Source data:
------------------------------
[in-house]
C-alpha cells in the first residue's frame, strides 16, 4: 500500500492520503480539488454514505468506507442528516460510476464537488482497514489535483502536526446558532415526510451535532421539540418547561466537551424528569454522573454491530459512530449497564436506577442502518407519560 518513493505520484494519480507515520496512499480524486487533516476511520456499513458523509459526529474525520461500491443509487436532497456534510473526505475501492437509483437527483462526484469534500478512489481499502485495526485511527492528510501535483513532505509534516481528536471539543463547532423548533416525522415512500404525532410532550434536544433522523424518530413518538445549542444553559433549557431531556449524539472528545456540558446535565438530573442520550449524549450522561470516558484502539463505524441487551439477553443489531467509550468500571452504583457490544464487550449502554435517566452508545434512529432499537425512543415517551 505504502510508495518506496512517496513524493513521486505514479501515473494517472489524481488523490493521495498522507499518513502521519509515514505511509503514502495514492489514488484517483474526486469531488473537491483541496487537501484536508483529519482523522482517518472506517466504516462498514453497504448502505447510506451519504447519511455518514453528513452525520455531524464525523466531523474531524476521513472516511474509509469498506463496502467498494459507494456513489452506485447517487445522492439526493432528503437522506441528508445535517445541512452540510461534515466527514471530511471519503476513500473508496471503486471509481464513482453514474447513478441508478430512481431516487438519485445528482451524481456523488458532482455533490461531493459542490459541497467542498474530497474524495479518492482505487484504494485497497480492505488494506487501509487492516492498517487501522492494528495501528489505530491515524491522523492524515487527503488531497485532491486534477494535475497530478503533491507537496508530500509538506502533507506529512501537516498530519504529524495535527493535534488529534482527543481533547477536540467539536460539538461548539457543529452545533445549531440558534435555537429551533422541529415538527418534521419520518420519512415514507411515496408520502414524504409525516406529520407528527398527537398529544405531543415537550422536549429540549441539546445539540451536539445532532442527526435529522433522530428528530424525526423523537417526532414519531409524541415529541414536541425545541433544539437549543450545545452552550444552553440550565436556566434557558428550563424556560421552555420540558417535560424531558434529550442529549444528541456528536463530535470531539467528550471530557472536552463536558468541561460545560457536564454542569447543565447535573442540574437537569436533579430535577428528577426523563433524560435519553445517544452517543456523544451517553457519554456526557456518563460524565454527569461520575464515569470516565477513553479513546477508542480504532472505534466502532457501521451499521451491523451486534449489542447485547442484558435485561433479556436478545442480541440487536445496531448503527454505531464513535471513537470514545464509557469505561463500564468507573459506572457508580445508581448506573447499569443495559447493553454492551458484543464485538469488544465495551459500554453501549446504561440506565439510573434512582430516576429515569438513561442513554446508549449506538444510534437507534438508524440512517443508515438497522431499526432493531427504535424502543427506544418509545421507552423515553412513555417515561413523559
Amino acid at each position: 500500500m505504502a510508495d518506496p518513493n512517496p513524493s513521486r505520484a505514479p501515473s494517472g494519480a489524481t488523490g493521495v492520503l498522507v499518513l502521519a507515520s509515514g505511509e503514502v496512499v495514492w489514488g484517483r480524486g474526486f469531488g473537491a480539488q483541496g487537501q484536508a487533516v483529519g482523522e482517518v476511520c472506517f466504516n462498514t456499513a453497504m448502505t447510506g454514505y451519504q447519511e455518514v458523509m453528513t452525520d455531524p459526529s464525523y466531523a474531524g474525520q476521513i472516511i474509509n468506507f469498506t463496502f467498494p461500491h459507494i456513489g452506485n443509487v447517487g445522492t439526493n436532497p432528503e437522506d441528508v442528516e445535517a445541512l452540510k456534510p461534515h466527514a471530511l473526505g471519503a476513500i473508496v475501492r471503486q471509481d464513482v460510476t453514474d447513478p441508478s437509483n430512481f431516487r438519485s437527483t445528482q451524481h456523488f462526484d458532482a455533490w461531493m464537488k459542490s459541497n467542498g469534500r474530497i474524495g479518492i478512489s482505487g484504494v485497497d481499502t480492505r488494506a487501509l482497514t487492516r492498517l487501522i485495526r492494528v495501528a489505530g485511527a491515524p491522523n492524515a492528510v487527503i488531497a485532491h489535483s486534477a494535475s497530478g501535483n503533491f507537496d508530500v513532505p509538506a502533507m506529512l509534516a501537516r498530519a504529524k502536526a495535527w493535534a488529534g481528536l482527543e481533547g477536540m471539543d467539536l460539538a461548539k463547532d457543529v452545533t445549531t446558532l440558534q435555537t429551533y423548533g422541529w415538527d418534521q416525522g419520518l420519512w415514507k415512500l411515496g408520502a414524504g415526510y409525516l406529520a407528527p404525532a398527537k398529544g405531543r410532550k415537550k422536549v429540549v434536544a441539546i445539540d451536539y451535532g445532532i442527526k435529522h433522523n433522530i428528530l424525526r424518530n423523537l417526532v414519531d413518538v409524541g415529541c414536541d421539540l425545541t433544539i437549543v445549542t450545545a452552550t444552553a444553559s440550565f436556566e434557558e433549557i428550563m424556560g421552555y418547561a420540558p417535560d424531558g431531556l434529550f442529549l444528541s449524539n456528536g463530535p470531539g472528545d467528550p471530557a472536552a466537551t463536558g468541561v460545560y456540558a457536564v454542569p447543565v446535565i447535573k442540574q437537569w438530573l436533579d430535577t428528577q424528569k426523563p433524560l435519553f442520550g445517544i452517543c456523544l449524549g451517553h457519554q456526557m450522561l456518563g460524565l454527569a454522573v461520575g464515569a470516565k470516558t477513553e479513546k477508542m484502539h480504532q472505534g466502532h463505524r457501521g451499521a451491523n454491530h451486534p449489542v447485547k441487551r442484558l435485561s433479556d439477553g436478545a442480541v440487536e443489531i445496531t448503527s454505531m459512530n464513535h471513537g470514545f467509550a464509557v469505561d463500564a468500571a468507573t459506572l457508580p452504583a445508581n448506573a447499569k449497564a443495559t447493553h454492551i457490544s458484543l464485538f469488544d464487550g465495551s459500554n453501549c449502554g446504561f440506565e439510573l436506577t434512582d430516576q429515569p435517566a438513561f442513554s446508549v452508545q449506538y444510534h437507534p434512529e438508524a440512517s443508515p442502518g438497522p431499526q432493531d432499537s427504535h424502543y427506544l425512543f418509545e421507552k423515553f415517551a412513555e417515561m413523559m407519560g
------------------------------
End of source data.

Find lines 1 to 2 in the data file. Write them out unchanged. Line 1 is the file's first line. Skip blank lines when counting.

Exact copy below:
[in-house]
C-alpha cells in the first residue's frame, strides 16, 4: 500500500492520503480539488454514505468506507442528516460510476464537488482497514489535483502536526446558532415526510451535532421539540418547561466537551424528569454522573454491530459512530449497564436506577442502518407519560 518513493505520484494519480507515520496512499480524486487533516476511520456499513458523509459526529474525520461500491443509487436532497456534510473526505475501492437509483437527483462526484469534500478512489481499502485495526485511527492528510501535483513532505509534516481528536471539543463547532423548533416525522415512500404525532410532550434536544433522523424518530413518538445549542444553559433549557431531556449524539472528545456540558446535565438530573442520550449524549450522561470516558484502539463505524441487551439477553443489531467509550468500571452504583457490544464487550449502554435517566452508545434512529432499537425512543415517551 505504502510508495518506496512517496513524493513521486505514479501515473494517472489524481488523490493521495498522507499518513502521519509515514505511509503514502495514492489514488484517483474526486469531488473537491483541496487537501484536508483529519482523522482517518472506517466504516462498514453497504448502505447510506451519504447519511455518514453528513452525520455531524464525523466531523474531524476521513472516511474509509469498506463496502467498494459507494456513489452506485447517487445522492439526493432528503437522506441528508445535517445541512452540510461534515466527514471530511471519503476513500473508496471503486471509481464513482453514474447513478441508478430512481431516487438519485445528482451524481456523488458532482455533490461531493459542490459541497467542498474530497474524495479518492482505487484504494485497497480492505488494506487501509487492516492498517487501522492494528495501528489505530491515524491522523492524515487527503488531497485532491486534477494535475497530478503533491507537496508530500509538506502533507506529512501537516498530519504529524495535527493535534488529534482527543481533547477536540467539536460539538461548539457543529452545533445549531440558534435555537429551533422541529415538527418534521419520518420519512415514507411515496408520502414524504409525516406529520407528527398527537398529544405531543415537550422536549429540549441539546445539540451536539445532532442527526435529522433522530428528530424525526423523537417526532414519531409524541415529541414536541425545541433544539437549543450545545452552550444552553440550565436556566434557558428550563424556560421552555420540558417535560424531558434529550442529549444528541456528536463530535470531539467528550471530557472536552463536558468541561460545560457536564454542569447543565447535573442540574437537569436533579430535577428528577426523563433524560435519553445517544452517543456523544451517553457519554456526557456518563460524565454527569461520575464515569470516565477513553479513546477508542480504532472505534466502532457501521451499521451491523451486534449489542447485547442484558435485561433479556436478545442480541440487536445496531448503527454505531464513535471513537470514545464509557469505561463500564468507573459506572457508580445508581448506573447499569443495559447493553454492551458484543464485538469488544465495551459500554453501549446504561440506565439510573434512582430516576429515569438513561442513554446508549449506538444510534437507534438508524440512517443508515438497522431499526432493531427504535424502543427506544418509545421507552423515553412513555417515561413523559